The reaction in Boston was so visceral that Cardinal Sean P. O’Malley, Cardinal Law’s successor in the archdiocese, held a news conference on Wednesday and took questions from reporters, something he very rarely does.
Wearing a red scull cap and the flowing brown habit of his Franciscan order, the soft-spoken cardinal acknowledged that the death of Cardinal Law at 86, after a long illness, had brought pain to the surface.
“We have anticipated this day, recognizing that it would open a lot of old wounds and cause much pain and anger in those who have suffered so much already,” he said. “We share in their suffering.”
He said Cardinal Law’s personal legacy was broader than the clergy abuse scandal, noting that he had been engaged in the struggle for civil rights and in reaching out to immigrants, the poor and the sick.
“All of us are more than one-dimensional,” Cardinal O’Malley told reporters. “To be realistic, you have to recognize that there was more to this man than his mistakes.”
Asked if he had forgiven Cardinal Law, Cardinal O’Malley said, “Forgiveness is what Christianity is about, and that doesn’t make it easy.” He added: “This is not something that has been solved. Right now, the hurt is still there, the healing is still necessary, and we must all be vigilant.”
The Vatican said that Cardinal Law would be accorded a full, traditional funeral Mass on Thursday at St. Peter’s Basilica in Rome, presided over by the dean of the College of Cardinals, Angelo Sodano, and including a closing rite by Pope Francis.
Such funerals are standard protocol when a cardinal dies, but the announcement nonetheless infuriated some survivors.
“He is responsible for damaging thousands of children and their families, let alone the people that committed suicide,” Mr. Costello said in an interview. He was abused by a priest at his parish in West Roxbury, Mass. for eight years, from the age of 8. “To publicly have this Mass just means they haven’t learned a damned thing,” he said.
Cardinal O’Malley was asked whether such a funeral was appropriate. “I understand the difficulty with that,” he responded, adding that he would not be attending the service, having just returned from Rome.
He then acknowledged another troubling aspect of Cardinal Law’s career — that after his role in the scandal was revealed, Pope John Paul II made him high priest of one of Rome’s four major churches, the magnificent Basilica of St. Mary Major. The cushy post came with a spacious apartment that was said to be the envy of Vatican officials.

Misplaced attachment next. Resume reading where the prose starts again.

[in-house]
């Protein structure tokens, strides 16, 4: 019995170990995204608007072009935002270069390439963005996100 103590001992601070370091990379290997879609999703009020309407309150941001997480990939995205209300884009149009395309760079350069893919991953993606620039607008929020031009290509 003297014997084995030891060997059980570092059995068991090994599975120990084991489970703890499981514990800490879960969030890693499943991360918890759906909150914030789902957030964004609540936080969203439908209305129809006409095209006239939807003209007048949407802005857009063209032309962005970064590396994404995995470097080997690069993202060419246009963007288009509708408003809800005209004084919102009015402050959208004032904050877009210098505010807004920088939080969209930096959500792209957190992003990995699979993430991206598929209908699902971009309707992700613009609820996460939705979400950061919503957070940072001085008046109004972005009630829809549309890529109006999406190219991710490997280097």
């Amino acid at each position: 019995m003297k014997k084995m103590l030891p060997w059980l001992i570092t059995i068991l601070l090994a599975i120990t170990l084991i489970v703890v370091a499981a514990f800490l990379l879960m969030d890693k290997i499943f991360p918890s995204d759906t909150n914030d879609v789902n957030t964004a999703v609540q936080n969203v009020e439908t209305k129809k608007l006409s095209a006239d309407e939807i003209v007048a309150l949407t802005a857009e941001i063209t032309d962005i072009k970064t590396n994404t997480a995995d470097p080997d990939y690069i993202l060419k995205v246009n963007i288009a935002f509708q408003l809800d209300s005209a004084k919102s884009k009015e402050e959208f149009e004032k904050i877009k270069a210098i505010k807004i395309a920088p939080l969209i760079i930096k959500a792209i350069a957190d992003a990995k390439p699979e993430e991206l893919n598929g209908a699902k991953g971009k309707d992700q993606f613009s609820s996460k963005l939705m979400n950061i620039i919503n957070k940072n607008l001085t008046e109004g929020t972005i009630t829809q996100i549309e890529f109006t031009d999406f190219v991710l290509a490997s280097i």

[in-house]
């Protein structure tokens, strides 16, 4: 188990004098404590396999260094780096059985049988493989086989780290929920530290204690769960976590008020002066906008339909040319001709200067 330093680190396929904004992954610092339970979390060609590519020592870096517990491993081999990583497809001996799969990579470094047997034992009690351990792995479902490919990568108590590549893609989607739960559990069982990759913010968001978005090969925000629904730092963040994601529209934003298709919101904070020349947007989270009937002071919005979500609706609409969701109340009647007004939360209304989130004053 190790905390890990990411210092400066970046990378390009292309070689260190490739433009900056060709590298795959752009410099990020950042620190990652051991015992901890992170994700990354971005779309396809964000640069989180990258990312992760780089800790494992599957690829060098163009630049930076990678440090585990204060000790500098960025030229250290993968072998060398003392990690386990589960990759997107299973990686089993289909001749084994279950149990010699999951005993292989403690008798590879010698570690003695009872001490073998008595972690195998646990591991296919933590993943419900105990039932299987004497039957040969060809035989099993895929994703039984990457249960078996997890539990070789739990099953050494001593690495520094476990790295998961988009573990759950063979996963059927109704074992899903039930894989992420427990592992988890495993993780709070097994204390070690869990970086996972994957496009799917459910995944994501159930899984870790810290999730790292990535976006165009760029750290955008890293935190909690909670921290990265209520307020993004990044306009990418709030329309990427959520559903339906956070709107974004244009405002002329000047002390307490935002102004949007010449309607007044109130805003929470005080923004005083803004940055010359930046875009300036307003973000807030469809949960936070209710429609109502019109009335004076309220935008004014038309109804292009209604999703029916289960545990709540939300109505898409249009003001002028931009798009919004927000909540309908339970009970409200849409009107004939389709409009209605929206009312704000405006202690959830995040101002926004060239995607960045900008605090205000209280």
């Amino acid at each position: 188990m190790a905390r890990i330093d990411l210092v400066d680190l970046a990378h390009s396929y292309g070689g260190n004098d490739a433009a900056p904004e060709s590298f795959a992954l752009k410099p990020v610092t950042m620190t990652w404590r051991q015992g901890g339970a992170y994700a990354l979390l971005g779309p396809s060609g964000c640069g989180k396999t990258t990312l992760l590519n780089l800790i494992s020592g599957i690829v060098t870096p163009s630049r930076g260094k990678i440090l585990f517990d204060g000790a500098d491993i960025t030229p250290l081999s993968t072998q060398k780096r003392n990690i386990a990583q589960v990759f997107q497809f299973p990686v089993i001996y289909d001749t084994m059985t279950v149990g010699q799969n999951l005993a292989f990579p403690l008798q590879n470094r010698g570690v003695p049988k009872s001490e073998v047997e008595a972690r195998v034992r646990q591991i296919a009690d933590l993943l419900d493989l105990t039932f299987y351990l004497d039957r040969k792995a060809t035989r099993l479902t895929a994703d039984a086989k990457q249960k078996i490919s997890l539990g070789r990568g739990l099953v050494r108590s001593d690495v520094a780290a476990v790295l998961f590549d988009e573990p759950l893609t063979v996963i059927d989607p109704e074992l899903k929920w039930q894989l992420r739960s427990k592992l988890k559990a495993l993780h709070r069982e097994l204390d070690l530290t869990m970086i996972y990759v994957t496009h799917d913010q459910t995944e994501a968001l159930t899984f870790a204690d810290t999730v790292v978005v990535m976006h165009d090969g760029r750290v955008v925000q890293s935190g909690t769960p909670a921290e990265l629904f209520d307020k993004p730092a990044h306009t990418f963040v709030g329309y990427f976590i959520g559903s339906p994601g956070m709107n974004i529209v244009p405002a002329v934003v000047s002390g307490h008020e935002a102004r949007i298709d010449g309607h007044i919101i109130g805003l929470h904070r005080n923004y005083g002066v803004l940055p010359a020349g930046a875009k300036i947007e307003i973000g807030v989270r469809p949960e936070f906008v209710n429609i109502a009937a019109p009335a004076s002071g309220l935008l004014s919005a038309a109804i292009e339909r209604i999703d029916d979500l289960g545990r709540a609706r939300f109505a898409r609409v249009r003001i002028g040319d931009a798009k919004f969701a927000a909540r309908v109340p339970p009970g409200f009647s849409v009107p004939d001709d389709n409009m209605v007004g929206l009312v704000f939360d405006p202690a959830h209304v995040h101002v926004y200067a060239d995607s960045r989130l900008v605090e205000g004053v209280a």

The cardinal also continued to serve on several Vatican committees, including the powerful Congregation for Bishops, which makes recommendations to the pope on appointments. That post let him continue to reward his protégés and influence who became bishops in the United States and elsewhere.
“I think it’s unfortunate that he’s had such a high profile in the life of the church,” Cardinal O’Malley said. These days, he said, “that kind of a decision would not be made, but unfortunately we’re living with the consequences of that.”
Cardinal O’Malley was appointed to take charge and soothe the Boston Archdiocese about six months after Cardinal Law resigned. It was the third diocese he was sent to clean up following a sexual abuse scandal, after those of Fall River, Mass., and Palm Beach, Fla.
In the first year of his papacy, Pope Francis chose Cardinal O’Malley to lead a new initiative, the Pontifical Commission for the Protection of Minors. Expectations were high for the commission, which included lay men and women, experts on abuse and two survivors of sexual abuse by priests. The pope gave them the task of finding the best practices for protecting children, and spreading them in the church around the world, including countries where church leaders denied that child abuse had ever occurred.
The commission, now four years old, has proved a disappointment to many church observers and abuse victims. An initiative to create a tribunal to judge and discipline bishops accused of covering up abuse was abandoned, with Pope Francis saying the Vatican already had mechanisms for doing that. The two abuse survivors quit in frustration, the pope has yet to replace them, and the commission has lapsed into inactivity, according to the National Catholic Reporter, an American news outlet.
Cardinal O’Malley defended the commission’s work on Wednesday, saying it was trying to reach people in different parts of the world where sex abuse is not discussed. He said that when he traveled abroad to speak on the issue, he always brought an abuse survivor with him. He said the commission had used funding as leverage to get child protection policies and programs established.
Finally, Cardinal O’Malley was asked whether he believed the Lord welcomed Cardinal Law’s soul into heaven.
“I hope that everyone goes to heaven,” he said. “This is what the mission of the church is. But I am not here to sit in judgment of anybody.”
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